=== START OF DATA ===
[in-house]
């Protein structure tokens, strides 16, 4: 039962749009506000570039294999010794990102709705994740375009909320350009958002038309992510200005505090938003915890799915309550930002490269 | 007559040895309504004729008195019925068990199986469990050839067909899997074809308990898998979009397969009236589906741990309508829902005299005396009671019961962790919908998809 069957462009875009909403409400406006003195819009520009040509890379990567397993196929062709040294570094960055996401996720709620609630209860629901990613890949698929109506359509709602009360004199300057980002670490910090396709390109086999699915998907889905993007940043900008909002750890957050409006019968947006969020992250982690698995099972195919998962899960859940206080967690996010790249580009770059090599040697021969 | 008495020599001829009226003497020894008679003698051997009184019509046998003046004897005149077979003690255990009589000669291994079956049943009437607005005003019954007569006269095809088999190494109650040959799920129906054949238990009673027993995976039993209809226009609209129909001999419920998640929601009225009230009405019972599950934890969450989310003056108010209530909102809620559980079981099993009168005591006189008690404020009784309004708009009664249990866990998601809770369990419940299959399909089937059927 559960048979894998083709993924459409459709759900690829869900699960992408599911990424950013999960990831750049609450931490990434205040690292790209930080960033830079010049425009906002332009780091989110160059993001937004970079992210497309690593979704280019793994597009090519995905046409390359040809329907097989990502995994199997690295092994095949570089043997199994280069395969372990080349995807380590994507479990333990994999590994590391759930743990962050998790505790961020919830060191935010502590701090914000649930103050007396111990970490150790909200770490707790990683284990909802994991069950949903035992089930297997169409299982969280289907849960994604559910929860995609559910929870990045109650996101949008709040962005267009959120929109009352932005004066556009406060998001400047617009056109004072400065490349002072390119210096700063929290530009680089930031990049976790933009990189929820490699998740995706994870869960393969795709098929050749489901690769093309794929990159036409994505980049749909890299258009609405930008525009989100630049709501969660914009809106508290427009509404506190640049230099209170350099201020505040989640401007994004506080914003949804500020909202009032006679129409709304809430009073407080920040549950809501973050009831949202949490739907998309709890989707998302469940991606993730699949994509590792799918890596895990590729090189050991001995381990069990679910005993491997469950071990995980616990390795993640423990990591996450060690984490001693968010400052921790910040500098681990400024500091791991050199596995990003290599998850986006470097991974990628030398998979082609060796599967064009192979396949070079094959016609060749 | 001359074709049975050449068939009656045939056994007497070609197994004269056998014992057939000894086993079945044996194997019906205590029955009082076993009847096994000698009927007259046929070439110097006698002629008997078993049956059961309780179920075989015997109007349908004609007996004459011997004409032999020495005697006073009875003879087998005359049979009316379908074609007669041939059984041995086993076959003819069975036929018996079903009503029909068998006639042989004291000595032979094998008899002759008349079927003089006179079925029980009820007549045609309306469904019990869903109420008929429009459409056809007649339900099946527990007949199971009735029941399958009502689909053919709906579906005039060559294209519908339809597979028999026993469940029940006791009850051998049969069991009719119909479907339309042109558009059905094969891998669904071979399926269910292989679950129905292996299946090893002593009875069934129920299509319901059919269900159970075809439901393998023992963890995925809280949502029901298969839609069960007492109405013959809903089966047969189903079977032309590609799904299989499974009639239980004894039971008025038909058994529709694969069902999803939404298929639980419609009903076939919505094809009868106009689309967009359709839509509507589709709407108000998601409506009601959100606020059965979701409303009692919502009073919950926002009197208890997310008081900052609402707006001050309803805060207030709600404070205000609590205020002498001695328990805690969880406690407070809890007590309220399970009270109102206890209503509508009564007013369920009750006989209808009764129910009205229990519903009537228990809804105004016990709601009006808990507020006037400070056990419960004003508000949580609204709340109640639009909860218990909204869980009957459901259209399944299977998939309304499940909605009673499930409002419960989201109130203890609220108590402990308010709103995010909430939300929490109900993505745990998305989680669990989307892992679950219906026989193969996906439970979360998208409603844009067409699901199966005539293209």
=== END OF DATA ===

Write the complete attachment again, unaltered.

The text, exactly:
[in-house]
């Protein structure tokens, strides 16, 4: 039962749009506000570039294999010794990102709705994740375009909320350009958002038309992510200005505090938003915890799915309550930002490269 | 007559040895309504004729008195019925068990199986469990050839067909899997074809308990898998979009397969009236589906741990309508829902005299005396009671019961962790919908998809 069957462009875009909403409400406006003195819009520009040509890379990567397993196929062709040294570094960055996401996720709620609630209860629901990613890949698929109506359509709602009360004199300057980002670490910090396709390109086999699915998907889905993007940043900008909002750890957050409006019968947006969020992250982690698995099972195919998962899960859940206080967690996010790249580009770059090599040697021969 | 008495020599001829009226003497020894008679003698051997009184019509046998003046004897005149077979003690255990009589000669291994079956049943009437607005005003019954007569006269095809088999190494109650040959799920129906054949238990009673027993995976039993209809226009609209129909001999419920998640929601009225009230009405019972599950934890969450989310003056108010209530909102809620559980079981099993009168005591006189008690404020009784309004708009009664249990866990998601809770369990419940299959399909089937059927 559960048979894998083709993924459409459709759900690829869900699960992408599911990424950013999960990831750049609450931490990434205040690292790209930080960033830079010049425009906002332009780091989110160059993001937004970079992210497309690593979704280019793994597009090519995905046409390359040809329907097989990502995994199997690295092994095949570089043997199994280069395969372990080349995807380590994507479990333990994999590994590391759930743990962050998790505790961020919830060191935010502590701090914000649930103050007396111990970490150790909200770490707790990683284990909802994991069950949903035992089930297997169409299982969280289907849960994604559910929860995609559910929870990045109650996101949008709040962005267009959120929109009352932005004066556009406060998001400047617009056109004072400065490349002072390119210096700063929290530009680089930031990049976790933009990189929820490699998740995706994870869960393969795709098929050749489901690769093309794929990159036409994505980049749909890299258009609405930008525009989100630049709501969660914009809106508290427009509404506190640049230099209170350099201020505040989640401007994004506080914003949804500020909202009032006679129409709304809430009073407080920040549950809501973050009831949202949490739907998309709890989707998302469940991606993730699949994509590792799918890596895990590729090189050991001995381990069990679910005993491997469950071990995980616990390795993640423990990591996450060690984490001693968010400052921790910040500098681990400024500091791991050199596995990003290599998850986006470097991974990628030398998979082609060796599967064009192979396949070079094959016609060749 | 001359074709049975050449068939009656045939056994007497070609197994004269056998014992057939000894086993079945044996194997019906205590029955009082076993009847096994000698009927007259046929070439110097006698002629008997078993049956059961309780179920075989015997109007349908004609007996004459011997004409032999020495005697006073009875003879087998005359049979009316379908074609007669041939059984041995086993076959003819069975036929018996079903009503029909068998006639042989004291000595032979094998008899002759008349079927003089006179079925029980009820007549045609309306469904019990869903109420008929429009459409056809007649339900099946527990007949199971009735029941399958009502689909053919709906579906005039060559294209519908339809597979028999026993469940029940006791009850051998049969069991009719119909479907339309042109558009059905094969891998669904071979399926269910292989679950129905292996299946090893002593009875069934129920299509319901059919269900159970075809439901393998023992963890995925809280949502029901298969839609069960007492109405013959809903089966047969189903079977032309590609799904299989499974009639239980004894039971008025038909058994529709694969069902999803939404298929639980419609009903076939919505094809009868106009689309967009359709839509509507589709709407108000998601409506009601959100606020059965979701409303009692919502009073919950926002009197208890997310008081900052609402707006001050309803805060207030709600404070205000609590205020002498001695328990805690969880406690407070809890007590309220399970009270109102206890209503509508009564007013369920009750006989209808009764129910009205229990519903009537228990809804105004016990709601009006808990507020006037400070056990419960004003508000949580609204709340109640639009909860218990909204869980009957459901259209399944299977998939309304499940909605009673499930409002419960989201109130203890609220108590402990308010709103995010909430939300929490109900993505745990998305989680669990989307892992679950219906026989193969996906439970979360998208409603844009067409699901199966005539293209």